According to Julie Bosman in her article "Literary City, Bookstore Desert" in today's New York Times, the end is nigh for bookstores in New York.
The pleasant idyll of strolling around a bookstore, glancing at covers, opening a page, reading a bit and having a chat with the person who takes your money and hands you your book in a paper bag, is all but gone on account of laziness, convenience, gimmickry and greed.
What can be more pleasant than walking down a street with magic in your hand and excitement in your heart at the thought of settling down with a cup of tea, and opening a new book that may become a new friend?
Yet this simple pleasure has been chipped away by those who harbor nascient thoughts of reading, but no longer feel the need of real books made of real paper to do so -- hence the demise of bookstores.
Oh yes, they say, I have five books on my Kindle. And I'm taking them all to Bermuda this spring. I'm sure they will. Holing up in New York after this Polar-Vortex of a winter, I'm sure they trawled through Amazon and compiled a list of books for their "shopping cart" with nary a word of friendly advice from a clerk who may be smarter than they are.
The Goldfinch because, well, it's Donna Tartt, Le Weekend because they just saw the film, Fifty Shades of Grey or because they must read it before they see the film, Of Mice and Men because they read it in High School, and they really want to see the play, and Grace Coddington's memoir, 'cause they're into fashion.
Has reading descended to a literary laundry list like this? I'm afraid so. I doubt the owner of the Kindle will really read any of these books. But they'll own them. They'll possess them, all five of them stashed away in a little gizmo in a tote bag. Literary happiness, insured by flicking through one book, then another and forgetting what they've read, because all words on a screen look alike.
Remember when you read one book at a time? Really read it, and if it got you, you read it again. Remember, when New York bookstores were landmarks. Like Scribner's, with its wrap 'round balcony, that anchored Fifth Avenue. And Rizzoli, still anchoring 57th Street, but about to be demolished and replaced by a soulless glass high rise with (I'm sure) no place for bookshelves.
According to Bosman's article, many of New York's independent bookstores are shuttered because of rising rents. Five Barnes & Noble stores have closed since 2007, including its former flagship store on Fifth Avenue and 18th street -- the store where I bought my high school textbooks.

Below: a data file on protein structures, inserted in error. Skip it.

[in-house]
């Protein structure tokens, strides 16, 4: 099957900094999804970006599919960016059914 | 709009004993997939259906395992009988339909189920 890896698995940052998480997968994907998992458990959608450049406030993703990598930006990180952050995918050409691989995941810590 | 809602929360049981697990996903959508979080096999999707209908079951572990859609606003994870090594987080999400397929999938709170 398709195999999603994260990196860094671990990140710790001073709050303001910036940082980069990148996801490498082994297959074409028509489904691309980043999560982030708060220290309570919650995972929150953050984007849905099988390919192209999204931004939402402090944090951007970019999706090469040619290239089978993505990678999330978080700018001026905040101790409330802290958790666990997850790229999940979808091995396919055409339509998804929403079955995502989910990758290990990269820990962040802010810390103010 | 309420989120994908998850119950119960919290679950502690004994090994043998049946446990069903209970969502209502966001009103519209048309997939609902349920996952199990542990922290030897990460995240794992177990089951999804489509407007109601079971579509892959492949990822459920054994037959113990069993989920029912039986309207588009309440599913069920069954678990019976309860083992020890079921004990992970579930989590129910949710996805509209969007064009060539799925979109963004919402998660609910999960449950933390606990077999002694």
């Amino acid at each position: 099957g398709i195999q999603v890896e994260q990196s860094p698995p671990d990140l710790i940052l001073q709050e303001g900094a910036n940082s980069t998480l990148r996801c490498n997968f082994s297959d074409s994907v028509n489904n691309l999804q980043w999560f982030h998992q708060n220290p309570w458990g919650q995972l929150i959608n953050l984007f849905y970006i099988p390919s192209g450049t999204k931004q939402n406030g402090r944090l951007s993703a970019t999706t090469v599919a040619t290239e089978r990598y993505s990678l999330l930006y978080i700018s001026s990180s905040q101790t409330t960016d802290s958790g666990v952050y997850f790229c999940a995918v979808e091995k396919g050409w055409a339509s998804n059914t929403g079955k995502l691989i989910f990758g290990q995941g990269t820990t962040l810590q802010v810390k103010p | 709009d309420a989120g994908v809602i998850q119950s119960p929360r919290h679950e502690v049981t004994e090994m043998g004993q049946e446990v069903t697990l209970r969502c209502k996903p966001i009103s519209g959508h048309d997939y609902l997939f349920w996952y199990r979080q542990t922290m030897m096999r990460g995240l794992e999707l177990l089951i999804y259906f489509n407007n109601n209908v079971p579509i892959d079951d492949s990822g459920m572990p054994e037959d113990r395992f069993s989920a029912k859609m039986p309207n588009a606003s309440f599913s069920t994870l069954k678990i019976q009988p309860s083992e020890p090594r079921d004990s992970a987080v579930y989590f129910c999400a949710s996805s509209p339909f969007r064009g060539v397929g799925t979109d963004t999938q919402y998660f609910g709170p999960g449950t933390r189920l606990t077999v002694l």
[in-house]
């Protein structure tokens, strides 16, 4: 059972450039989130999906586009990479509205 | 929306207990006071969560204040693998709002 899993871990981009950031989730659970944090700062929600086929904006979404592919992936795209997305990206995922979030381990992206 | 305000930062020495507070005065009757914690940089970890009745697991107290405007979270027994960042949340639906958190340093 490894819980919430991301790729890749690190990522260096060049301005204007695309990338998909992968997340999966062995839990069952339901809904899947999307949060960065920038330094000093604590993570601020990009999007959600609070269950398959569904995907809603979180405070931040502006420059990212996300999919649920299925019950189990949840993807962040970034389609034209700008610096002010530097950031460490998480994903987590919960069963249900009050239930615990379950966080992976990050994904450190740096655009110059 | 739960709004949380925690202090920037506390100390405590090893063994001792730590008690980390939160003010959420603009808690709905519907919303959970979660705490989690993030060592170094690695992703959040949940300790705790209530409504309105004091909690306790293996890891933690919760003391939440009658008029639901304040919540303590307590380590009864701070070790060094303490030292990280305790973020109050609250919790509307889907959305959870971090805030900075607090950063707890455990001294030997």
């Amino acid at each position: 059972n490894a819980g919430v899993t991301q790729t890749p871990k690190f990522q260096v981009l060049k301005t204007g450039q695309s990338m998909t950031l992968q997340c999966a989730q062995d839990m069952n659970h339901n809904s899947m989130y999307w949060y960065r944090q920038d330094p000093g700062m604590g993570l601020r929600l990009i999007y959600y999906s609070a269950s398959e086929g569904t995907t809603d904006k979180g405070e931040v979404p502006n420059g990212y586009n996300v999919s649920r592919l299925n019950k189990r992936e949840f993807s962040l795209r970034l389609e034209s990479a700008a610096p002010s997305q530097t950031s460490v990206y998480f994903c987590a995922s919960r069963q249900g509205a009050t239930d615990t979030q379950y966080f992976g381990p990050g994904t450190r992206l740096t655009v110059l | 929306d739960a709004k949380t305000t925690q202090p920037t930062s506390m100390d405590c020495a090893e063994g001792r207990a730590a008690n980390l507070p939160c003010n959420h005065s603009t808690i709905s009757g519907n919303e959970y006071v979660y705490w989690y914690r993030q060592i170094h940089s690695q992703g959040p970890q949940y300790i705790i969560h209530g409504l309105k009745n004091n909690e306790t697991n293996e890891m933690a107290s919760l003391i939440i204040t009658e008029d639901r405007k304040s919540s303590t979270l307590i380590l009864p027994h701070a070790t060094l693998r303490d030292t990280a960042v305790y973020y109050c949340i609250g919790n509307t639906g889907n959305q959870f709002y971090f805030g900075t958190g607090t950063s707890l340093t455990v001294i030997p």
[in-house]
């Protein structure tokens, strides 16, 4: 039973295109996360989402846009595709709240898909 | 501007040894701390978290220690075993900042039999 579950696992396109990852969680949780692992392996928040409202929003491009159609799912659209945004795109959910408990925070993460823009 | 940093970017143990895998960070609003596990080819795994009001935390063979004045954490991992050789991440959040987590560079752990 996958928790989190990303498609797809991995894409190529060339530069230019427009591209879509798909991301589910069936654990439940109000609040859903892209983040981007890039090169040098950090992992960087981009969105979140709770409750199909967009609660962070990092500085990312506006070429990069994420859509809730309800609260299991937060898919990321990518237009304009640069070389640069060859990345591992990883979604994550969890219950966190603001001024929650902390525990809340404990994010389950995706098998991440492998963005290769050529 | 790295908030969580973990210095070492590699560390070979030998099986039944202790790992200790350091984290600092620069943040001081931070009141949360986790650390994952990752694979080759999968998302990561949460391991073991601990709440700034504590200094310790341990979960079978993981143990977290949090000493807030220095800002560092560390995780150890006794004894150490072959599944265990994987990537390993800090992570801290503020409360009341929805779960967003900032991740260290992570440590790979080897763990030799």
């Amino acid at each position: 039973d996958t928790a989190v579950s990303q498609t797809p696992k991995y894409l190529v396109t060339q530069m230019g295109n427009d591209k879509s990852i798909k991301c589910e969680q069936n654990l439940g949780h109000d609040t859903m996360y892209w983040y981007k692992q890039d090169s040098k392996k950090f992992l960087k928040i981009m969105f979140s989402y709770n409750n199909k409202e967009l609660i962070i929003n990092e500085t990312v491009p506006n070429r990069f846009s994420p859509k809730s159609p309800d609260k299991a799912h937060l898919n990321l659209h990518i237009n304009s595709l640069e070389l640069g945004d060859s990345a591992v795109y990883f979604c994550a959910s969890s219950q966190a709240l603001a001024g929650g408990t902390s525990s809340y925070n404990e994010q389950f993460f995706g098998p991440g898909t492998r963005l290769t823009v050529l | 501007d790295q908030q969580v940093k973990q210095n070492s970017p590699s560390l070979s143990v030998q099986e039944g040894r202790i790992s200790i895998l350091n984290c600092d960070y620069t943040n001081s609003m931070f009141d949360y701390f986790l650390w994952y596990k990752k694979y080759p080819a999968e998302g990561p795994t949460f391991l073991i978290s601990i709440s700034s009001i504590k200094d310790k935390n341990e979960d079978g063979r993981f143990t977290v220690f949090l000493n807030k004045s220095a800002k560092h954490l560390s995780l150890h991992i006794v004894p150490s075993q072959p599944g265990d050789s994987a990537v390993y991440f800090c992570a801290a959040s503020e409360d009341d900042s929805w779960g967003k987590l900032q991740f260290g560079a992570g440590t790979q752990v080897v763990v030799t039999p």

That I mourn this chain store befuddles me, for I only patronize independent bookstores. Yet, it was the Barnes & Noble in Rochester, NY and the Barnes & Noble in Greenwich Village, that gave me readings (and put a poster in the window) when my memoir, I'll Know It When I See It came out in paperback in 2005.
Here at my desk I'm surrounded by books. Books bought at stores now transmogrified into shoe stores and nail salons. As my eyes glance around, I see Endicott Books on Amsterdam Avenue, where I bought A Winter's Tale. The Coliseum near Columbus Circle, in business for 33 years, where I'd trawl through tables of guide books and maps and dream of foreign lands. A Different Light, the gay and lesbian bookstore in Chelsea that carried any book tangentially referring to anything gay, like Peter Pan.
These stores once were my friends. They are now my Madeleines. I see them all, and me in them as a child, as a teenager, as a young woman. I see me alone, sometimes lonely, me with men I dated, me with girlfriends, me with my husband. Everyone blissfully happy, walking around silently browsing through books, glorious books from which we hoped, indeed we knew, we'd gain knowledge.
I ask you what is the pleasure in an ebook? What is the pleasure in a Kindle? Is the pleasure simply that of convenience? That one can carry around many "books" without clutter, without weight. Without having to bother opening up a real book in search of where you left off because you didn't place a bookmark. Where you'll have to reread a few pages to get back to where you were, only to enjoy it even more.
Is this true? Is there so much pleasure in convenience? I hope not. The last paragraph of Joyce's Ulysses gets even better every time I read it.
So I say, "be brave" to Sarah McNally who is opening a branch of her New York bookstore, McNally Jackson, in Brooklyn. You are doing a service to humanity and to the history of bookstores in New York.